Scots are crumbling in the granite city. Outside his dark stone house, Roger White apologises for his tears, explaining that the independence referendum “has torn my family apart”. Like one of his three daughters, the former civil servant is voting No; his partner and their other two daughters are voting Yes. Across Aberdeen, beneath the towers of the Tillydrone housing estate, Alison Alphonse, a sales manager, complains of insomnia. “I feel sick. I can’t sleep. I just want to know the answer.”

All she knows is the question: should Scotland be an independent country? As many as 4m Scots will today give their verdict. It has been a fraught two years since the UK and Scottish governments agreed on the terms of the referendum. Gradually, then suddenly, the idea of secession has encased Scots like an Aberdeen fog. The descendants of the “sober, grave religious people” Daniel Defoe found on his inspection of the nascent union in 1723 are on the rack.

In its fervour, Scotland has surprised itself, as well as the rest of the world. Flags and campaign posters are now the paraphernalia of the public space. Hundreds of thousands of Scots have had their say on social media and in town halls. The referendum chat – why wouldn’t you want to be free? what currency would we use? – resounds as background noise. Ninety-seven per cent of the electorate is registered to vote. In Tillydrone, the only person eligible but not voting is a Polish immigrant, who came to Scotland six months ago. “It means too much to Scots,” he says, “but thank you for asking me to vote.”

When there is beauty in Scottish history, terror is never far away, reflected Donald Dewar in 1999, a year before his death deprived Scotland’s newly opened devolved parliament of its founding statesman. The narrowing of the polls has scared those who believe in the abiding power of the 307-year-old union. “No one in their wildest imagination would have thought this would happen”, says a veteran petroleum engineer. He joined the No campaign last month, after one poll showed the Yes side ahead. “This is a renegade operation,” he says, “a patriotic fightback.”

There is reason as well as passion in the land of the philosopher David Hume. In the 20th century, Scotland’s economic axis shifted from the industrial west to the east, to Edinburgh’s financiers and North Sea hydrocarbons. The Scottish National party’s vision for the country’s future relies on oil revenues. Like most independent analysts, Aberdonian oil men are sceptical of the party’s forecasts. “My whole life has been in oil,” the petroleum engineer says, showing the phantom digit in his right hand where a tenth finger sat before an on-site accident, “and I know it’s in decline.” Bill Sinclair, a small-business owner, adds that “I’m not an economist but I know that two plus two can never equal five.”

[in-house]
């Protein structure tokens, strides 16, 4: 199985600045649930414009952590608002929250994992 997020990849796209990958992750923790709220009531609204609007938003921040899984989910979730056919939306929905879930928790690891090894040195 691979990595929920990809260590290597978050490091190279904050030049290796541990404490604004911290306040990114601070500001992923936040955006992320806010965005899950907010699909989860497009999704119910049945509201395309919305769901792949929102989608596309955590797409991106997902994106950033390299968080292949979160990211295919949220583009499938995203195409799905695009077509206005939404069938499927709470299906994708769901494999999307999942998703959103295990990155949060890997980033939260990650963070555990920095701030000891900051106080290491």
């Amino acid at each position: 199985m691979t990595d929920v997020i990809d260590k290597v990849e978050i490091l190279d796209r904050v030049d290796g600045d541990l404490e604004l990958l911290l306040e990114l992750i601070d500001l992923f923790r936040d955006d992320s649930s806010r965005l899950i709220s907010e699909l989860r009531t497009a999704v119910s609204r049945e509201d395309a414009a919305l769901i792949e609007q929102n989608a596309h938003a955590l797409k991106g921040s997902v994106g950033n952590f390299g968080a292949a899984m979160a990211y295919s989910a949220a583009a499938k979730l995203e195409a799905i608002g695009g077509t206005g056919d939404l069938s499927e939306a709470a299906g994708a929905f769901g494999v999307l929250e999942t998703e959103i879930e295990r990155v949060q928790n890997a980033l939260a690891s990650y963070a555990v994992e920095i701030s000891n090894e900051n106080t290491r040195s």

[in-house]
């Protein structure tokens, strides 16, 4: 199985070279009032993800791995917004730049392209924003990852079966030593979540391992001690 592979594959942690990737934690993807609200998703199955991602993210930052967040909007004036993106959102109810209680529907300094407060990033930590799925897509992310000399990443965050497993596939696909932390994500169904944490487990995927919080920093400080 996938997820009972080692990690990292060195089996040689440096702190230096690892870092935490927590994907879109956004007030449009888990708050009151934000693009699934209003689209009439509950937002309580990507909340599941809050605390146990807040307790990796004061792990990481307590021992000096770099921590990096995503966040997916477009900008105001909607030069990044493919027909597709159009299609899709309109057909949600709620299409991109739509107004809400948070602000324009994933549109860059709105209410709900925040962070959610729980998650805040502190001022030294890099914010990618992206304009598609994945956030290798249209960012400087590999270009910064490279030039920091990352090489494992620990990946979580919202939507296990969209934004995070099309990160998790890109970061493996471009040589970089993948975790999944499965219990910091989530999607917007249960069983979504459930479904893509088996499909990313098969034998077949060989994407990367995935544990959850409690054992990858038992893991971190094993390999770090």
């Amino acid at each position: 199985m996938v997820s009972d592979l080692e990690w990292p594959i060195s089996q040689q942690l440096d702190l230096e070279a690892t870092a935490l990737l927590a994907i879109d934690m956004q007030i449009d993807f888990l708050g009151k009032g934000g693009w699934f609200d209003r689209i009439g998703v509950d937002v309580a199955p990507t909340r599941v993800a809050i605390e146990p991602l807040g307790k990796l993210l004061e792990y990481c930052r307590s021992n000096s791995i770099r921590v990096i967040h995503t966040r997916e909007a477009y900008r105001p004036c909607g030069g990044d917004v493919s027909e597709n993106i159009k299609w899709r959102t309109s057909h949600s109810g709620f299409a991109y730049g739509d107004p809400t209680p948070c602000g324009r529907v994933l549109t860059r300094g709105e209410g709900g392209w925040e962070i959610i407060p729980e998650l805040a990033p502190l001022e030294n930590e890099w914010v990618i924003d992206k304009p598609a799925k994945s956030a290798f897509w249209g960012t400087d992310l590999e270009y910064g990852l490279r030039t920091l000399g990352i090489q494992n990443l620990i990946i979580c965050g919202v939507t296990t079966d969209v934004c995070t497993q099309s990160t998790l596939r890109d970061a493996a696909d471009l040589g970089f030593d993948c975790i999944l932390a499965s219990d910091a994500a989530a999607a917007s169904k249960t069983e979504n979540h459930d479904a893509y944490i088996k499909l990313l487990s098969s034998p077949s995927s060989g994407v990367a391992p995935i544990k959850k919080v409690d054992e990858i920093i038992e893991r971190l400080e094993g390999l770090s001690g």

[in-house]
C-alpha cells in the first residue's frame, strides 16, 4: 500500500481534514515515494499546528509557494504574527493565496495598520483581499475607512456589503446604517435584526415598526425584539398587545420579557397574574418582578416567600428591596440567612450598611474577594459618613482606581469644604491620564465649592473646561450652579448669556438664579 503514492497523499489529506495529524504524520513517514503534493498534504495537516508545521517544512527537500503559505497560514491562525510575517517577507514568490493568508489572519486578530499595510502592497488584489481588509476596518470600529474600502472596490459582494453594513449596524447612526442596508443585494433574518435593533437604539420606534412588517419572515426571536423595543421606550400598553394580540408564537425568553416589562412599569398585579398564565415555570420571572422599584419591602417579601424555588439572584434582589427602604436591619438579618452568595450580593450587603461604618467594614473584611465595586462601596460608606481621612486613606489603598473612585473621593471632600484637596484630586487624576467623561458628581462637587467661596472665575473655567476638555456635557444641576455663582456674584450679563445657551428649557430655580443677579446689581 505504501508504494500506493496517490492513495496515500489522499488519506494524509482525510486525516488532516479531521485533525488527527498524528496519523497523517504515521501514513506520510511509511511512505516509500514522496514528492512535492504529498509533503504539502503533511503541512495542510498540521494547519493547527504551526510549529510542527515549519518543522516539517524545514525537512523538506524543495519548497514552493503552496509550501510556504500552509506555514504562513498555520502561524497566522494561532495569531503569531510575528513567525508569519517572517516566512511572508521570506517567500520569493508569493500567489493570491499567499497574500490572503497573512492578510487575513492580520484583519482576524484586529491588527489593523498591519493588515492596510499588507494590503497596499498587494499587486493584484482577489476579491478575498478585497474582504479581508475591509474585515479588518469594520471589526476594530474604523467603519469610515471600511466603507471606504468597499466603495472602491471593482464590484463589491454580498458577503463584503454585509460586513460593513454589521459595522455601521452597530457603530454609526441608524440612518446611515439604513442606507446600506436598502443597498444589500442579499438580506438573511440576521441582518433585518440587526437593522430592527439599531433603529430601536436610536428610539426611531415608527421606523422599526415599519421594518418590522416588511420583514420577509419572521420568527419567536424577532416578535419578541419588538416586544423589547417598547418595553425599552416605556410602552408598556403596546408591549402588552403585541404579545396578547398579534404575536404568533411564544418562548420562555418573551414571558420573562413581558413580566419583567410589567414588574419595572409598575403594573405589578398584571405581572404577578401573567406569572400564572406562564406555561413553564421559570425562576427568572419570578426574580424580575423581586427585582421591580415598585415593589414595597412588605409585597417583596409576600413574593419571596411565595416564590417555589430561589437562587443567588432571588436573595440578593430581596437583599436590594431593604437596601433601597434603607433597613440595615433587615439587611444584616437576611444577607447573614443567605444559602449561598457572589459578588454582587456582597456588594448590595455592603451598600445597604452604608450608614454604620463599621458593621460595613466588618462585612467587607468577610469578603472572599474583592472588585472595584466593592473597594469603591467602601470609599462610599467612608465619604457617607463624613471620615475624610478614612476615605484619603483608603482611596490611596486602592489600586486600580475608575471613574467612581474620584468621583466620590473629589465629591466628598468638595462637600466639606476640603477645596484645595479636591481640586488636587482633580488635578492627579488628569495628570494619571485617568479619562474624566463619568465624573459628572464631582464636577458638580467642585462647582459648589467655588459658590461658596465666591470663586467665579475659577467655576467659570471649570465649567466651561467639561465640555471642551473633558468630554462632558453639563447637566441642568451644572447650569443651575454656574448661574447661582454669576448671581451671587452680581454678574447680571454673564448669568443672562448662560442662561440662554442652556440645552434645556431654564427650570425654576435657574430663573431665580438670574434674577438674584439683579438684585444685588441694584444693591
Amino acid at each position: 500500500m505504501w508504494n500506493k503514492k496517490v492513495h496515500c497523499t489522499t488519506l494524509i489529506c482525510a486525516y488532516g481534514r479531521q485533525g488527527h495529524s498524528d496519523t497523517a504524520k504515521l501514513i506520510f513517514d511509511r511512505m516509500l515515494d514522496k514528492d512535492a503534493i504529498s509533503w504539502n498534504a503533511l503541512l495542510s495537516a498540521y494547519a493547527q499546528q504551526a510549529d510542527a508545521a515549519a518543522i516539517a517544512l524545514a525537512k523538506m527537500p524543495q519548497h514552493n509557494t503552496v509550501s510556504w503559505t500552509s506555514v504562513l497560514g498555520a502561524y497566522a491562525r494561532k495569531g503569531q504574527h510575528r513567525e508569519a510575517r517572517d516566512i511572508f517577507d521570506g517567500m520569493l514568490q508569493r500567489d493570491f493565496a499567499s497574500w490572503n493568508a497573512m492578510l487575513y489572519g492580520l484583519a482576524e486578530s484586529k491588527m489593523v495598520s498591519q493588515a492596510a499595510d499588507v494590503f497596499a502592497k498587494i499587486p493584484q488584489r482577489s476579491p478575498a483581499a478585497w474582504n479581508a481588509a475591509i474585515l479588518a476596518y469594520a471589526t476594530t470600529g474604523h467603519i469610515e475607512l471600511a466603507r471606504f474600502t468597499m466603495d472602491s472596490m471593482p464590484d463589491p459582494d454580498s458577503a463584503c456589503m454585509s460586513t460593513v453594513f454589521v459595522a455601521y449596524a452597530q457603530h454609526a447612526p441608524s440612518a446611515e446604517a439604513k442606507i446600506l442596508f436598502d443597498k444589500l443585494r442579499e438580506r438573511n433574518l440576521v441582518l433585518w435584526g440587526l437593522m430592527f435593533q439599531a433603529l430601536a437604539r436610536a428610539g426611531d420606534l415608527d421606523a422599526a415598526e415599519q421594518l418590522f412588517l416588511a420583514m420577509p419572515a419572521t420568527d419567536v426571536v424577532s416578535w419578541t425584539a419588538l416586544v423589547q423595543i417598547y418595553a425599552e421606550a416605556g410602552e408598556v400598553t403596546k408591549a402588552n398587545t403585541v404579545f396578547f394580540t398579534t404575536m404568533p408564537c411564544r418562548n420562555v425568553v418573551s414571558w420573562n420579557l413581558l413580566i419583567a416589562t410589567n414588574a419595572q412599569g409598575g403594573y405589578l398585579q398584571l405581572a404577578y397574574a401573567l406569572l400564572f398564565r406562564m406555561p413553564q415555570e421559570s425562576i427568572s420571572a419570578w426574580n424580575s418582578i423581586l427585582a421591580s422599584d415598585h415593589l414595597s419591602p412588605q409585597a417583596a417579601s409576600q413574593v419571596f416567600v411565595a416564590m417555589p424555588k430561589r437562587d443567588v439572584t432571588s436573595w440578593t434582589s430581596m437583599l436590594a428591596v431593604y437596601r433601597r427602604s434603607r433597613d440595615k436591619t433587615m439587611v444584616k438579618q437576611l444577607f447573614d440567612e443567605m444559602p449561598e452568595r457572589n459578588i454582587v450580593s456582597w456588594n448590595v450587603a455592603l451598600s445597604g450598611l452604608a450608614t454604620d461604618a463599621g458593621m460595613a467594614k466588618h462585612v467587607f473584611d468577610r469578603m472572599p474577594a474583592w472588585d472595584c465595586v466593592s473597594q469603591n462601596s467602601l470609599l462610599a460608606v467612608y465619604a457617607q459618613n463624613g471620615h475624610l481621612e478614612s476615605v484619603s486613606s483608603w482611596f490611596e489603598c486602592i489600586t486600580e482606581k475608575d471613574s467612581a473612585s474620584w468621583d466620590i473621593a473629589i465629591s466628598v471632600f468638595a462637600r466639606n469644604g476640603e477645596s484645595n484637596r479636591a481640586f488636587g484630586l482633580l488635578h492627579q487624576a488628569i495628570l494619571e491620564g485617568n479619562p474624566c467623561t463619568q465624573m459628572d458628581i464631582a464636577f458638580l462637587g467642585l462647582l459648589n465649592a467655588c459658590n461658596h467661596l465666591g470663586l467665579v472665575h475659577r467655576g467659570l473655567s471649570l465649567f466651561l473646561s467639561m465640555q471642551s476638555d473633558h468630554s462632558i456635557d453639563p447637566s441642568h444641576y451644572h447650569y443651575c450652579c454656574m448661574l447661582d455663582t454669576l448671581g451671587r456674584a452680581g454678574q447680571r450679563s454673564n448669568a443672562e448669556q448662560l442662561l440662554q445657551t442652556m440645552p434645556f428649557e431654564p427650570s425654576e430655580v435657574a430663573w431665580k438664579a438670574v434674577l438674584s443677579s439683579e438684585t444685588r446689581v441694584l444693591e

“Independence would tip a company like ours over the edge”, Mr Sinclair says, citing the extra costs of trading with suppliers in England. If Scotland were to vote Yes, he says he would put money earmarked for investment in his business into his eight-year-old son’s savings account. And yet his unionism is visceral, too. “My father fought for the Allies, my grandfather fought in World War One. Nothing can diminish my Scottishness but I don’t want to be divorced from the feeling of being British.”

A poll published on Tuesday by Opinium found half of Scots believed the referendum has been divisive. Scots are split on the question of division. Yes voters generally believe the referendum has brought Scots together. The volunteers in Aberdeen are convinced the only way to a fairer society is via independence. “Change can never come from Westminster,” one says. They mistrust politicians and the media, a simmering sentiment that has sometimes boiled over. But most Scots believe Yes has had the more positive message, according to polls. “Why would anyone vote No?” a Tillydrone resident asks. “Things can’t get any worse.”

In the northeast, there is an onshore-offshore divide redolent of the class and age gaps in the rest of the country. Grizzled engineers are voting No; doughty rig workers are for Yes. Some Scots, particularly No voters, feel there will be wounds to salve. They see a Yes side led by lying Alex Salmond, not a movement. “It started off about separation from the UK,” says Jodie Buchan, “and it has ended up dividing Scots.” The communications executive says that “Every part of my life – work, school, playground, family – has been scarred by the referendum.”

A result is hours away, but it is the UK, not Scotland, on the verge of breaking up. Scotland was a nation before the union and it will be a nation after the votes are counted. From the 10th century, when the cry of “Albanaich!” (Scotsmen!) was heard on the battlefield, to the 21st, when the poems of Robert Burns are recited every January from Canberra to California, Scots’ identity has not required statehood. Scots are pitched against each other but they will always all be Scots.

All an exhausted nation knows is that the UK will change after Thursday. The leaders of the biggest Westminster parties, whose chronic decline the referendum has brought into acute focus, have promised more devolution. The stakes are so high that unionists have admitted defeat to try to rescue victory. Only in the final days have they amplified the voices of those such as Mr Sinclair: “I am a patriot but I am not a nationalist.” These are fighting words; they are also those of an epitaph.

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